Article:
Asbury and the League of Women Voters, of which she is a member, have been badgering area politicians and agency officials for more air-quality monitoring sites throughout the region and better emissions controls. The league takes no stand on the Desert Rock permit.
“I think if we don’t get very strict standards and the best available control technology on the power plants that are being built, the air quality in the area can only diminish,” Asbury said.
She noted that yet another plant, a 300-megawatt facility near Chaco Canyon, N.M., is in the works, too. However, she said, she’s cautiously optimistic because of increasing concern about air quality, the formation a year ago of a Four Corners Air Quality Task Force, and pending efforts to clean up existing plants. Public Service Company of New Mexico is investing $270 million in new technology to cut emissions at its San Juan plant.
The Sierra Club, Grand Canyon Trust and New Mexico Environment Department had sued the company in 2002 for violations of the Clean Air Act. A settlement agreement was reached in 2005.
The new processes the company will implement are expected to cut emissions of nitrogen oxide by 35 percent, sulfur dioxide by 65 percent, particulates by 70 percent and mercury by 75 percent.
And, also in response to a Sierra Club lawsuit, the EPA is proposing Federal Implementation Plans to regulate emissions from the Four Corners Power Plant, as well as the Navajo Generating Station near Page, Ariz. The proposed FIPs will set limits on emissions of nitrogen oxide, sulfur dioxide, and particulates — though not on carbon dioxide or mercury.
Those two plants had been operating essentially without regulations because they are on reservation land and it was unclear who had jurisdiction over them. Eventually it was decided that the EPA would set rules and the Navajo Nation’s own EPA will administer them.
But despite the clean-up of the old plants, the debate rages over Desert Rock. Can the region bear another large power plant?
Good news, bad news
According to one EPA official, it can. Colleen McKaughan of Region 9 was quoted in the Durango Herald as saying that the region’s air is clean enough to absorb more pollution. McKaughan did not return a phone call from the Free Press.
In issuing its draft permit for Desert Rock, the EPA found that the proposed plant would not push pollution in the area higher than federal standards. Levels of nitrogen oxide and sulfur dioxide — two major pollutants from power plants, and contributors to acid rain — fall within normal limits in the Four Corners, experts say. Likewise, particulates — fine parti- cles produced by power plants, diesel vehicles and fuel-burning — fall within standards.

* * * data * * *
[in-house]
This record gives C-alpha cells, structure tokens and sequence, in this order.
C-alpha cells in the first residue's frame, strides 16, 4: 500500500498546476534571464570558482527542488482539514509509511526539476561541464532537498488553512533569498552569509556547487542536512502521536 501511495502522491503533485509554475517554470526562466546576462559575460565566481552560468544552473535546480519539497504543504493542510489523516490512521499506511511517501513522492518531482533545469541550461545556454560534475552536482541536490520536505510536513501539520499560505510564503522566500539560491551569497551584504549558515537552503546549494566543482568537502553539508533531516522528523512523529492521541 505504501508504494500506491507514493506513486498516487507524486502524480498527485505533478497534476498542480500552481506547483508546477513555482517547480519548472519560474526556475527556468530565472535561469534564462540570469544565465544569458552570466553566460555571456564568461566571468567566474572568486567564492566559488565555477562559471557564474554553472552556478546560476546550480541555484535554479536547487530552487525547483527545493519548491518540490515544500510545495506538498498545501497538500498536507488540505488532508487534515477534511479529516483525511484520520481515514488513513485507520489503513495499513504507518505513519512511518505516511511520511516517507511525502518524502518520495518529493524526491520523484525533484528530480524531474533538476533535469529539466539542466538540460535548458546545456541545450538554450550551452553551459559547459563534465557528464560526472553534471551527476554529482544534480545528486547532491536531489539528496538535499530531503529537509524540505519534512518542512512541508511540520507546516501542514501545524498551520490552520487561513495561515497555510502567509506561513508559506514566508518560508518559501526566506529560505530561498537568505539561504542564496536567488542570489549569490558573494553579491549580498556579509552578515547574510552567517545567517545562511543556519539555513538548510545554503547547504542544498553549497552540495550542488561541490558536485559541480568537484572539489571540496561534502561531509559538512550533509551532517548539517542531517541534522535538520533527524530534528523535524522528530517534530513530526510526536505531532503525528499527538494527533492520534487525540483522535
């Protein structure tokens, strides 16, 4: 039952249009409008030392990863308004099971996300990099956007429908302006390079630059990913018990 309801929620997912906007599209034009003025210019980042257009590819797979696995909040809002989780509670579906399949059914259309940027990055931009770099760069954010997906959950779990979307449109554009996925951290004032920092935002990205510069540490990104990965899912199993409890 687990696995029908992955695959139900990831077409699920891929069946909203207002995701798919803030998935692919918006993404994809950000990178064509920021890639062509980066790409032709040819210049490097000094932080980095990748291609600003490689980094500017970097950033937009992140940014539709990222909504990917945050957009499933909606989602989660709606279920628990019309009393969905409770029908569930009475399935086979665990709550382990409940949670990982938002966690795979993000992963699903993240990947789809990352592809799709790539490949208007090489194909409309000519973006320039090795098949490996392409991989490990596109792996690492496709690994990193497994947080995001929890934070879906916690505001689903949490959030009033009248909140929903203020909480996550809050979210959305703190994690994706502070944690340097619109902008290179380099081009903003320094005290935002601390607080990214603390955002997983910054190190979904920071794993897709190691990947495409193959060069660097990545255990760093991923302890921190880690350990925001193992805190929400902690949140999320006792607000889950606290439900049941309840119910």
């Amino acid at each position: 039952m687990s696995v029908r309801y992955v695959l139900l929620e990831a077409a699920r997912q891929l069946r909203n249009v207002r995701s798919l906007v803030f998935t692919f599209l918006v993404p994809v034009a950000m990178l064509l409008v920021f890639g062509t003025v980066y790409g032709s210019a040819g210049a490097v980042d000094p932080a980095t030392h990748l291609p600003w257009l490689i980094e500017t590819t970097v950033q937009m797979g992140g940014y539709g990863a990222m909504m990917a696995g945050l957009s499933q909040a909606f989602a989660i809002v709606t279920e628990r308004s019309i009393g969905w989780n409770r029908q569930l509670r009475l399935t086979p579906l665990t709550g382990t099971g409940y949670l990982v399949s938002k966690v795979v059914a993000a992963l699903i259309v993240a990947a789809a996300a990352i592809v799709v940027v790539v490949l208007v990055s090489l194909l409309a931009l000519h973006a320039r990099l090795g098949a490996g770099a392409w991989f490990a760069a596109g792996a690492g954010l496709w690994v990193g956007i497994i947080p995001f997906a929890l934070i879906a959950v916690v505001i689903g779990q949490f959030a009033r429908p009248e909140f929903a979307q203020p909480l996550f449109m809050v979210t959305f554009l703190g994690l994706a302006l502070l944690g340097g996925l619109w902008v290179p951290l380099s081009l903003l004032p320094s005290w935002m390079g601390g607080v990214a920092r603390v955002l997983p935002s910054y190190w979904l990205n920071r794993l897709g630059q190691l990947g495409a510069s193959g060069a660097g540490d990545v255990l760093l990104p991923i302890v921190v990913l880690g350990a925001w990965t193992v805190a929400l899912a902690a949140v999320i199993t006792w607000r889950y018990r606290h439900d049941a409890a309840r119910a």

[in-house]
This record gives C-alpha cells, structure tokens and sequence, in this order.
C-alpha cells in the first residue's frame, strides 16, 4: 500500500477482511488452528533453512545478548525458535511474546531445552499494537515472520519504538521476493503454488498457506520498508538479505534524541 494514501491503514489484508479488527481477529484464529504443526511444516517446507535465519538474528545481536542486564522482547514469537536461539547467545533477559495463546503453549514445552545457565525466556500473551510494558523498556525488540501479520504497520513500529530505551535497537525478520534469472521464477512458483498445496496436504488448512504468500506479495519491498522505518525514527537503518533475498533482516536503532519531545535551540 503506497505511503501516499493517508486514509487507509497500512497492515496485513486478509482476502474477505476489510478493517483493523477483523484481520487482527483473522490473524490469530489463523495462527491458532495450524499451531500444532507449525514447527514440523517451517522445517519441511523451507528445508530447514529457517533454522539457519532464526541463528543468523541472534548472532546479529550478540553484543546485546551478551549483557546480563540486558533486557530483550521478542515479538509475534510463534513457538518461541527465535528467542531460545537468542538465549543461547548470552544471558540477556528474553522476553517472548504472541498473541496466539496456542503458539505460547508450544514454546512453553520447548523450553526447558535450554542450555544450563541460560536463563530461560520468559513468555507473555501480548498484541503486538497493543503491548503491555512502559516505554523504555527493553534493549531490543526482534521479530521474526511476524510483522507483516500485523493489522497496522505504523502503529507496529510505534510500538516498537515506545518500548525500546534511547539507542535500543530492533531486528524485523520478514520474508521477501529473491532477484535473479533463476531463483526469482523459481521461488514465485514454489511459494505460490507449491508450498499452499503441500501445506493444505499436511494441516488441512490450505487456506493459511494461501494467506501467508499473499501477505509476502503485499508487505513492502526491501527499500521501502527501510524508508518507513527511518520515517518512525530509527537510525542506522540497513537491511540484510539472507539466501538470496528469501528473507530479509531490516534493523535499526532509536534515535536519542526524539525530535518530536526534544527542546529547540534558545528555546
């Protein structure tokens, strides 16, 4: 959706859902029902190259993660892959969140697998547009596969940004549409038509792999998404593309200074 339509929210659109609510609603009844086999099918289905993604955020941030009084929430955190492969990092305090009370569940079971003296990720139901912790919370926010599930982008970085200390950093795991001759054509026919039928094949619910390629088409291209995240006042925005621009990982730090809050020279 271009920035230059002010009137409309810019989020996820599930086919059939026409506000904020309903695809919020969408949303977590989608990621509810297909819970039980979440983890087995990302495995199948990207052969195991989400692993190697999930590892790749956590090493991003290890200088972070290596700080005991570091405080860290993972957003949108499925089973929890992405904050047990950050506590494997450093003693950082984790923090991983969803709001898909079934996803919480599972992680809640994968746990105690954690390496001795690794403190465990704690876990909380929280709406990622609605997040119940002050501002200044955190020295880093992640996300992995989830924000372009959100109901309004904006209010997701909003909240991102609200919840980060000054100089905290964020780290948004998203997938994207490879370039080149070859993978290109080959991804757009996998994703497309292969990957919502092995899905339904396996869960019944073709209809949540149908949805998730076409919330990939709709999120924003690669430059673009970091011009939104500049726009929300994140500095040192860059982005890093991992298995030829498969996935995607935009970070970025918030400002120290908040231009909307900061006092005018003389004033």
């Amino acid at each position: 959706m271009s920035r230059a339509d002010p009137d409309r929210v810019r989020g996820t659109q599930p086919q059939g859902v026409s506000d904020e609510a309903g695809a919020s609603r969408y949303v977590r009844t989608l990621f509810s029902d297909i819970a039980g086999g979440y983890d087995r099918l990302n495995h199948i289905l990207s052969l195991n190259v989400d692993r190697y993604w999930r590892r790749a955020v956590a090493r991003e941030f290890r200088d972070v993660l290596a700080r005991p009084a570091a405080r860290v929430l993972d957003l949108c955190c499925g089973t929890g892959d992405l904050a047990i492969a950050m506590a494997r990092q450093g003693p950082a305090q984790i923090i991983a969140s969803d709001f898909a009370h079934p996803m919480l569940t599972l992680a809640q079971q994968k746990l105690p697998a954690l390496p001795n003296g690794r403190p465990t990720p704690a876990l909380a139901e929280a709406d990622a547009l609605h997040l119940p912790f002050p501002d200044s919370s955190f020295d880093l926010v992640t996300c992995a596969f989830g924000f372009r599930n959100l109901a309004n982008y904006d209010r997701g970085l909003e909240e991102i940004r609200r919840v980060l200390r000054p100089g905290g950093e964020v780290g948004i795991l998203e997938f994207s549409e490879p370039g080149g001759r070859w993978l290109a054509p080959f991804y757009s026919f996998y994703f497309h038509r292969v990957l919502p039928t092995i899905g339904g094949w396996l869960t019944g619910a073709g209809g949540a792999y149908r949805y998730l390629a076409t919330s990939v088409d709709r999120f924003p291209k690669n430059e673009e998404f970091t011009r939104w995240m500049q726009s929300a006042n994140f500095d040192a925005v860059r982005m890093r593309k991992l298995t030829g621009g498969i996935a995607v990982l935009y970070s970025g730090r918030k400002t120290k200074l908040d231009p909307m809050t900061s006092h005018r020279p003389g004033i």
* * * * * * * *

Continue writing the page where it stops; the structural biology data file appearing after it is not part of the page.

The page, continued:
But the Four Corners is pushing the limit on ozone, a gas that is linked to respiratory conditions such as asthma. Ozone is created through the interaction of nitrogen oxide, volatile organic compounds (VOCs), and sunlight. Power plants aren’t the only emitters of VOCs and nitrogen oxide — oil and gas wells and motor vehicles all contribute to the problem.
Ozone levels in the area generally stay under the federal standard of 85 parts per billion, the level at which significant health effects may occur, but sometimes spike above that. The three-year average at monitoring sites in northwestern New Mexico is around 76 ppb. The levels in Southwest Colorado are generally only about 20 percent lower than those of Denver, despite its much-higher population.
In 2000, ozone levels in northwestern New Mexico surged higher than anywhere else in the state, prompting the New Mexico Environment Department to enter into an Early Action Compact with the EPA, San Juan County, and three cities to implement a plan to improve air quality.
Another pollutant of concern is mercury, a toxic element released when coal is burned. Mercury is monitored at Mesa Verde National Park, both for wet deposition (precipitation) and dry. Wet-deposition amounts are relatively low because the park is in arid country. However, concentrations of mercury in rainfall are among the highest in the nation, according to a draft report by the Four Corners Air Quality Task Force.
Desert Rock’s mercury emission would be much lower than the existing plants’ — measured in pounds vs. tons, Maisano said.
But Mike Eisenfeld of the San Juan Citizens Alliance, an environmental group, said that may not help the overall picture much. Under the Bush administration’s new mercury rules, dirtier power plants can “buy” the right to pollute more from plants that pollute less.